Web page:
Leonardo da Vinci's cannon 'discovered'

Mounted on a wooden carriage and wheels, it would have allowed a much more rapid rate of fire than traditional single-barrelled guns -- in a precursor to modern day machine guns, say the archaeologists.

Soldiers would have been able to fire three cannon balls instead of one. It was also lighter and more mobile than most cannon of the time, enabling troops to move it around the battlefield with comparative ease -- a precursor to much later artillery, 'The Daily Telegraph' reported.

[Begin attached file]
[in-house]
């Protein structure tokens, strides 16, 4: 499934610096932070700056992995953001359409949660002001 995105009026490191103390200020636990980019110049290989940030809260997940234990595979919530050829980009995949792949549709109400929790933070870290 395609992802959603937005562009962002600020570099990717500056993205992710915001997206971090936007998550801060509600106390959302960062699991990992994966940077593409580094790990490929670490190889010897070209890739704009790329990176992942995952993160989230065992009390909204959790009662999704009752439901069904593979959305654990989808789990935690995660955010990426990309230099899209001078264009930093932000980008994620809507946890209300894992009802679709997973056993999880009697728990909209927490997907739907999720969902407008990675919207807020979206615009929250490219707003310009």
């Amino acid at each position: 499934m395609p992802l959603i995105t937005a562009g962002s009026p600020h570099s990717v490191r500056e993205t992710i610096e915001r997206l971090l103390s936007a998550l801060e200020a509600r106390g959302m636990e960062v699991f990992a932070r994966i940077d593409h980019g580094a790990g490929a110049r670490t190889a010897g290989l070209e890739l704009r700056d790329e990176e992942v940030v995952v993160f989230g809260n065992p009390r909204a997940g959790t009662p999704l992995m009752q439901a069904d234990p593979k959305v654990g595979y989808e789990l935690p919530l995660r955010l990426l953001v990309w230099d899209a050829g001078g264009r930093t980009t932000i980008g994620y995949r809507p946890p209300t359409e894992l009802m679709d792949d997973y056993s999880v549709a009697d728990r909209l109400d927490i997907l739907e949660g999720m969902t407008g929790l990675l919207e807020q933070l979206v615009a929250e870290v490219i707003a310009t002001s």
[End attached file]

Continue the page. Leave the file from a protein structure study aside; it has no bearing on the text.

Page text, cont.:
It was found in the grounds of the 15th century Klicevica fortress, in a part of southern Croatia that had strong trading links with the Venetian Republic and that was on front line of defence against the invading Ottomon Turks.

"We think it was either made in Venice and brought here, or it may have been made locally," said Marin Curkovic, the director of a museum in the nearby town of Benkovac, where the cannon went on display this week.

"We cannot say with 100 per cent certainty that it was built to Leonardo da Vinci's designs but the resemblance to his sketches is remarkable. We think there is a very high probability that it was manufactured to his designs," he said.

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